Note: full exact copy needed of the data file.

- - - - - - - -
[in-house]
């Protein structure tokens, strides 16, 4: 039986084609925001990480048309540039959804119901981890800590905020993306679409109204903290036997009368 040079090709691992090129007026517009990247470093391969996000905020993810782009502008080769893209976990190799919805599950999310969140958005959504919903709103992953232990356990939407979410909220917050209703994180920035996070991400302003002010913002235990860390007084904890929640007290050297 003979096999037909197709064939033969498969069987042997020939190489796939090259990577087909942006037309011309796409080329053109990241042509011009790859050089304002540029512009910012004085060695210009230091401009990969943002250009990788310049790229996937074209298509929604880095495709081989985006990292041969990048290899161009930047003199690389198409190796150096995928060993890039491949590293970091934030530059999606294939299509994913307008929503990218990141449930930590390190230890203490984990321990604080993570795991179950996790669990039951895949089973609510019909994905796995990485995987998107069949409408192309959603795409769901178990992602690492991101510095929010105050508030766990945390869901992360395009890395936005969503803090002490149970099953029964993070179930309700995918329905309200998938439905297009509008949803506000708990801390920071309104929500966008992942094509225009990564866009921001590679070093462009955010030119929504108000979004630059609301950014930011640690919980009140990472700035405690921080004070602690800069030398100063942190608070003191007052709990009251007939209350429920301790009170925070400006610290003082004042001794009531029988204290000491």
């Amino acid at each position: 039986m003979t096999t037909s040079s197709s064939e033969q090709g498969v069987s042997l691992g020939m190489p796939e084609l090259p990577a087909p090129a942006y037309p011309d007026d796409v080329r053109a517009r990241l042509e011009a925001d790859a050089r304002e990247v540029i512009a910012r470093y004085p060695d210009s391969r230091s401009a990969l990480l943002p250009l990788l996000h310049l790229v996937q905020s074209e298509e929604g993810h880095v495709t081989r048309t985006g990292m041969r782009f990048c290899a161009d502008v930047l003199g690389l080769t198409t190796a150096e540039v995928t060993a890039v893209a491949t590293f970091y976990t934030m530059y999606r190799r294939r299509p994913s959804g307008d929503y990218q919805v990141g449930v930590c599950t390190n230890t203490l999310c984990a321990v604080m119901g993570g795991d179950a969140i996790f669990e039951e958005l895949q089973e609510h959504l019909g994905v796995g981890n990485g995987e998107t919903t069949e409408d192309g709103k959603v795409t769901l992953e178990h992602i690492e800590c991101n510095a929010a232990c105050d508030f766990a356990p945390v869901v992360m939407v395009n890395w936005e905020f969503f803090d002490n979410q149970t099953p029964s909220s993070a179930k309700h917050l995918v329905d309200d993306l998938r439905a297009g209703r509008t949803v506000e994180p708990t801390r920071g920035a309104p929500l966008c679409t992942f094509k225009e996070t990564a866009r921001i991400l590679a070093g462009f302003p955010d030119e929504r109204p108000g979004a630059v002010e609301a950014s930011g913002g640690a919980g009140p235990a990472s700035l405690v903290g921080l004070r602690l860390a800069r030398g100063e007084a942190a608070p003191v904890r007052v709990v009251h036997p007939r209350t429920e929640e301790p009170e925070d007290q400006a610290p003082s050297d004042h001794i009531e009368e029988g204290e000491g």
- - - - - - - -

[in-house]
């Protein structure tokens, strides 16, 4: 039986084609925001990480048309540039959804119901981890800590905020993306679409109204903290036997009368 040079090709691992090129007026517009990247470093391969996000905020993810782009502008080769893209976990190799919805599950999310969140958005959504919903709103992953232990356990939407979410909220917050209703994180920035996070991400302003002010913002235990860390007084904890929640007290050297 003979096999037909197709064939033969498969069987042997020939190489796939090259990577087909942006037309011309796409080329053109990241042509011009790859050089304002540029512009910012004085060695210009230091401009990969943002250009990788310049790229996937074209298509929604880095495709081989985006990292041969990048290899161009930047003199690389198409190796150096995928060993890039491949590293970091934030530059999606294939299509994913307008929503990218990141449930930590390190230890203490984990321990604080993570795991179950996790669990039951895949089973609510019909994905796995990485995987998107069949409408192309959603795409769901178990992602690492991101510095929010105050508030766990945390869901992360395009890395936005969503803090002490149970099953029964993070179930309700995918329905309200998938439905297009509008949803506000708990801390920071309104929500966008992942094509225009990564866009921001590679070093462009955010030119929504108000979004630059609301950014930011640690919980009140990472700035405690921080004070602690800069030398100063942190608070003191007052709990009251007939209350429920301790009170925070400006610290003082004042001794009531029988204290000491």
């Amino acid at each position: 039986m003979t096999t037909s040079s197709s064939e033969q090709g498969v069987s042997l691992g020939m190489p796939e084609l090259p990577a087909p090129a942006y037309p011309d007026d796409v080329r053109a517009r990241l042509e011009a925001d790859a050089r304002e990247v540029i512009a910012r470093y004085p060695d210009s391969r230091s401009a990969l990480l943002p250009l990788l996000h310049l790229v996937q905020s074209e298509e929604g993810h880095v495709t081989r048309t985006g990292m041969r782009f990048c290899a161009d502008v930047l003199g690389l080769t198409t190796a150096e540039v995928t060993a890039v893209a491949t590293f970091y976990t934030m530059y999606r190799r294939r299509p994913s959804g307008d929503y990218q919805v990141g449930v930590c599950t390190n230890t203490l999310c984990a321990v604080m119901g993570g795991d179950a969140i996790f669990e039951e958005l895949q089973e609510h959504l019909g994905v796995g981890n990485g995987e998107t919903t069949e409408d192309g709103k959603v795409t769901l992953e178990h992602i690492e800590c991101n510095a929010a232990c105050d508030f766990a356990p945390v869901v992360m939407v395009n890395w936005e905020f969503f803090d002490n979410q149970t099953p029964s909220s993070a179930k309700h917050l995918v329905d309200d993306l998938r439905a297009g209703r509008t949803v506000e994180p708990t801390r920071g920035a309104p929500l966008c679409t992942f094509k225009e996070t990564a866009r921001i991400l590679a070093g462009f302003p955010d030119e929504r109204p108000g979004a630059v002010e609301a950014s930011g913002g640690a919980g009140p235990a990472s700035l405690v903290g921080l004070r602690l860390a800069r030398g100063e007084a942190a608070p003191v904890r007052v709990v009251h036997p007939r209350t429920e929640e301790p009170e925070d007290q400006a610290p003082s050297d004042h001794i009531e009368e029988g204290e000491g």